Yep, another I’m late to the party with, and yes, I know they have an album out of all original material now (which is great, by the way). But I’m plumping for this exceptional cover of a band that are rather obviously a big influence on them (the other being squalling, effects-laden guitars of shoegaze). They play it broadly straight, but a little faster, but any band that chose to cover Requiem are not really going to fuck with it too much, I suspect. By a stroke of luck, Eagulls were the support act to Suede at the Royal Albert Hall on Sunday night – and while their KJ-influenced post-punk was impressive live, it got lost a bit in the cavernous venue – I’d more think this band would work in a small, sweaty venue feeding off the energy of the crowd. A quick listen to the scorching single this was the B-side of (the appropriately frayed and furious-sounding Nerve Endings) confirms this is the case, not to mention the roaring, edgy Possessed.

3TEETH – Remixed

Can I mention this band again? Yes I fucking can, as long as they keep releasing music of this quality. Up until this morning, I was going to feature 3TEETH’s new single – lead track for their album due out early next month. But then this staggering remix by Sheffield-based kindred spirits Randolph & Mortimer dropped. The ominous, slower beats are tossed away, replaced by a Ministry-esque drum and shredding riffs rampage, and it suits 3TEETH very well indeed. I’m reliably informed new material from R&M is imminent (new video first, then an EP), too.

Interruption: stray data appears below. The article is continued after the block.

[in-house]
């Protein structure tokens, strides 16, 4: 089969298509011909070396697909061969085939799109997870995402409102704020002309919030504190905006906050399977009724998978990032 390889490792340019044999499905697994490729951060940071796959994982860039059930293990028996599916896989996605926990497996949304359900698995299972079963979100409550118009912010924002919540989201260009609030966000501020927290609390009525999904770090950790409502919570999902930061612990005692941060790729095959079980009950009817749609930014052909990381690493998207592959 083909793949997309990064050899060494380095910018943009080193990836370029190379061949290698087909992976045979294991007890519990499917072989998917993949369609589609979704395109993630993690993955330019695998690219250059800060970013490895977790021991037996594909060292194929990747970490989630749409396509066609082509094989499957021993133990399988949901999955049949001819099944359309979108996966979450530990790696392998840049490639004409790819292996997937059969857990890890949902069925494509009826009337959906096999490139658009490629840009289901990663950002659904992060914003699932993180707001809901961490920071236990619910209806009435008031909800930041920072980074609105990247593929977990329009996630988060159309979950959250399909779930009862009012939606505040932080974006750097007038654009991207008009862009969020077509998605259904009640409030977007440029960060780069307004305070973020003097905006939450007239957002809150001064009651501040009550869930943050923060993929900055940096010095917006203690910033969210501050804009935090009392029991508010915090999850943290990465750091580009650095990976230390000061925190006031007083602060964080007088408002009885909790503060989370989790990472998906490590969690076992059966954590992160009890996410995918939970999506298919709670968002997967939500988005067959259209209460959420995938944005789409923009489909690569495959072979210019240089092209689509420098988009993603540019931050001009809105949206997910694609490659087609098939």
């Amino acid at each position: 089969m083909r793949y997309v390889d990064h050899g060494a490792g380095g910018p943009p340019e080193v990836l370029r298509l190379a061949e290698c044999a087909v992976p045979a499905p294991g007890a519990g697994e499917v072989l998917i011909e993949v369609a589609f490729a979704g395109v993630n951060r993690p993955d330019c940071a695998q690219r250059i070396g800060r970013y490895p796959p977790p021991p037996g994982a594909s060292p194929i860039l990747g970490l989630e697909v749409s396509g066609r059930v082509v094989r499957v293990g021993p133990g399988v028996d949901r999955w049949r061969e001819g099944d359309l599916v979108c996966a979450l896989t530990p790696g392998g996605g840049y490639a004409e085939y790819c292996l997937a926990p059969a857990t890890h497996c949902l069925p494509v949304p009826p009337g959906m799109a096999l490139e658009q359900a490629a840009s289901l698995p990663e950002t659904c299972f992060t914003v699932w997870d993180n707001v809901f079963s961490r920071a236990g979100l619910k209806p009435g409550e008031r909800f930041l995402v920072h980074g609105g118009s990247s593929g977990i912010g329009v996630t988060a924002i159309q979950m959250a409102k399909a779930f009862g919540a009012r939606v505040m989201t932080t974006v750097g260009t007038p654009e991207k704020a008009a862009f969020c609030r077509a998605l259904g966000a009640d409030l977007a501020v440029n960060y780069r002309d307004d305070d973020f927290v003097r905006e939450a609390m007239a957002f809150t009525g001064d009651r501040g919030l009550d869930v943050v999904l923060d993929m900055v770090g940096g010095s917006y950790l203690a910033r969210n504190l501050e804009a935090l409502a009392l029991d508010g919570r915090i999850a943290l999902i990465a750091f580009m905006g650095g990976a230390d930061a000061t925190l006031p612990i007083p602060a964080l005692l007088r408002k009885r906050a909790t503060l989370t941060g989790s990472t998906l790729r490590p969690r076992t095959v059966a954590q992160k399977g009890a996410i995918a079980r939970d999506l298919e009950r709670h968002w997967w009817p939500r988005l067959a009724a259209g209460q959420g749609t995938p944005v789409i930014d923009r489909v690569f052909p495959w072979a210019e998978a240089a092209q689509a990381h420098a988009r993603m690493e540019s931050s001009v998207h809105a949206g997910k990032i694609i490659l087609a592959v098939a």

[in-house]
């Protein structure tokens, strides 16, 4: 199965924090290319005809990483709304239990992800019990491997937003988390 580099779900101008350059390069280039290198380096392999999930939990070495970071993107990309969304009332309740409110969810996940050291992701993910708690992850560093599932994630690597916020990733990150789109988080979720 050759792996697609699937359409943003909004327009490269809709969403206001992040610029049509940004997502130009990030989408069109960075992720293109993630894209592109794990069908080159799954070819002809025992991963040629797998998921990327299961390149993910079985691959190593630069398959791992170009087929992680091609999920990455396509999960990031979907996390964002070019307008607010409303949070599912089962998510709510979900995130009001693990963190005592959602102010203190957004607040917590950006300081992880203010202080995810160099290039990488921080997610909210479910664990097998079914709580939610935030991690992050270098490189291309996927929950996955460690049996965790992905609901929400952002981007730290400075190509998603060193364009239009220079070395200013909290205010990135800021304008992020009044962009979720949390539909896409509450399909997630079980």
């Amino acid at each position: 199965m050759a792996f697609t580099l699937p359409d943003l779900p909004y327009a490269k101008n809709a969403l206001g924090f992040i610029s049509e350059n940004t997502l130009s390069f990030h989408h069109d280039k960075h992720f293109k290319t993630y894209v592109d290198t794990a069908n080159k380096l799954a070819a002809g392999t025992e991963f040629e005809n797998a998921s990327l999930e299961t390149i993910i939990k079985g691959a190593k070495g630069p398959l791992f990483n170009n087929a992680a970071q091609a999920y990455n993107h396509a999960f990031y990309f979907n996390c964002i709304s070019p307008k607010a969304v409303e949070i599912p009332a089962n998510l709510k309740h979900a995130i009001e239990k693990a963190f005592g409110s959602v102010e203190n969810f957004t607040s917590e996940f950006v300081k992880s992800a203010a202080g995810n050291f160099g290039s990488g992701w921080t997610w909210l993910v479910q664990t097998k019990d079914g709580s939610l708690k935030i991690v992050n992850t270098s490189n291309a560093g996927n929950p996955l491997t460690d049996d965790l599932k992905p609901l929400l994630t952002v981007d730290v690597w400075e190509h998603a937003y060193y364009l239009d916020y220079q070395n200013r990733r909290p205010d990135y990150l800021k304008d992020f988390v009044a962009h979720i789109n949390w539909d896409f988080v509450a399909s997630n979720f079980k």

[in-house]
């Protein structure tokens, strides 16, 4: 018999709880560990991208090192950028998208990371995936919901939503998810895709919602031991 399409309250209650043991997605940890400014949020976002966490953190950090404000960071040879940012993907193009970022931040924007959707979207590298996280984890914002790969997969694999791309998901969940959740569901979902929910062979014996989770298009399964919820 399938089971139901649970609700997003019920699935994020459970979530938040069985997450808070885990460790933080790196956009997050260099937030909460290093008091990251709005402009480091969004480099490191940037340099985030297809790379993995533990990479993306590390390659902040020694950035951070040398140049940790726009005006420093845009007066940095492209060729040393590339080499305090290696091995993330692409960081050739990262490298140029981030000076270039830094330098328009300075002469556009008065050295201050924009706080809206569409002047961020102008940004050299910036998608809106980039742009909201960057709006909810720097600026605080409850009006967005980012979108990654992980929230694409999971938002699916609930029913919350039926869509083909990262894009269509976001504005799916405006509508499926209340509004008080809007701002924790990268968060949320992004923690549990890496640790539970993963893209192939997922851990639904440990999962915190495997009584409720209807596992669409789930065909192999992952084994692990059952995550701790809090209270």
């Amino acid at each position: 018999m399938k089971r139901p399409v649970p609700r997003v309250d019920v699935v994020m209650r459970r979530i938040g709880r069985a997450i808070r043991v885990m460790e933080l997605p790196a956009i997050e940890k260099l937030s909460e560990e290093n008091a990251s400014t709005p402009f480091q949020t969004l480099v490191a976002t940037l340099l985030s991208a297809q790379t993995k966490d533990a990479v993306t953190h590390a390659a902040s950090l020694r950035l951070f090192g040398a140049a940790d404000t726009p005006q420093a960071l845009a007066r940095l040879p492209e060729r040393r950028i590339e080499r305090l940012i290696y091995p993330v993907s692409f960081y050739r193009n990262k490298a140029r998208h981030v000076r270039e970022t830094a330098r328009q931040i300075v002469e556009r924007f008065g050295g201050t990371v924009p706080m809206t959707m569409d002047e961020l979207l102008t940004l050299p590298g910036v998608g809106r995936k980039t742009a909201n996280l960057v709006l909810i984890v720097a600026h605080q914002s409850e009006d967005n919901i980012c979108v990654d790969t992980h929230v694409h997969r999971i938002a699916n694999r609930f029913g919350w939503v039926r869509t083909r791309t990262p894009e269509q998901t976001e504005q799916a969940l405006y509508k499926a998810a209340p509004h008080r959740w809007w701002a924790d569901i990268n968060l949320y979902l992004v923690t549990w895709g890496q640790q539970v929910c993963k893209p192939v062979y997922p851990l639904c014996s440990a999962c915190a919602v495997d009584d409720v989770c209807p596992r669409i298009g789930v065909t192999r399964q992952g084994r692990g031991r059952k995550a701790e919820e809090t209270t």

Tori Amos
Trouble’s Lament
Unrepentent Geraldines

Tori is back, and once again, it’s a change of style. She’s moved away from the lush, orchestral sound of her recent material, taking a step back towards what she did in the first place, but with a distinct “Americana” bent here. Soft brushed drums and acoustic guitars back up her usual, complex piano playing and a lyric about Trouble as a person, dealing with Satan and other problems…or something like that. So in other words, Tori at the top of her game and wonderfully oblique with her subject matter, too.

Powerman 5000
How To Be A Human
Builders Of The Future

Christ, didn’t even know these guys were still going. Rob Zombie’s kid brother, of course, and they have always traded in sci-fi themed industrial-tinged metal, and back with a new track for the first time in a while. Nothing has changed, then – it’s still oh-so-knowing industrial metal, but crucially with a kick-ass, catchy chorus that should mean airplay and attention again to a band who never quite got the due they should.

The Future’s Void

One of those artists I’ve been meaning to check out for a while, I really quite like this. A mellow, electronic song with a steely edge, and Erika M. Anderson’s husky voice floats elegantly on top. I read somewhere that she was aiming for a sound “not unlike a NIN demo”, and perhaps it is closer to How To Destroy Angels_, but with rather more of a human connection and a hell of a lot more interesting, too…

Everything’s Under Control
Machine Cold Wash

Ah yes, nice and nasty industrial with a noisy, ugly edge. Sent to me from a friend in London whose band this is, this is well-produced, accomplished stuff of a style that sadly isn’t as popular nowadays as it should be – many younger rivetheads/whatever-you-want-to-call-them appear to see Nachtmahr as the heavy stuff now. More’s the pity – this is an avalanche of brutal beats, heavily distorted samples and brings to mind flashing strobes and grimy, dark clubs with this pounding out. If you want something that bit heavier, get clean with this.

Troublegum (Deluxe Edition)

Finally, another twentieth anniversary, this time of Therapy?’s breakthrough smash (one of those unlikely albums to sell a million, thats for sure), and it will be good to hear much of it for the first time in many, many years next week at The Scala. Particularly this song, the blistering, breathless opening track that is over and done with in two minutes, mainly formed of riffs, drums and self-deprecating humour and rage in equal measures. That, of course, and the fact that like the rest of the album, this was where Therapy? hit upon the perfect balance between heaviness and accessibility.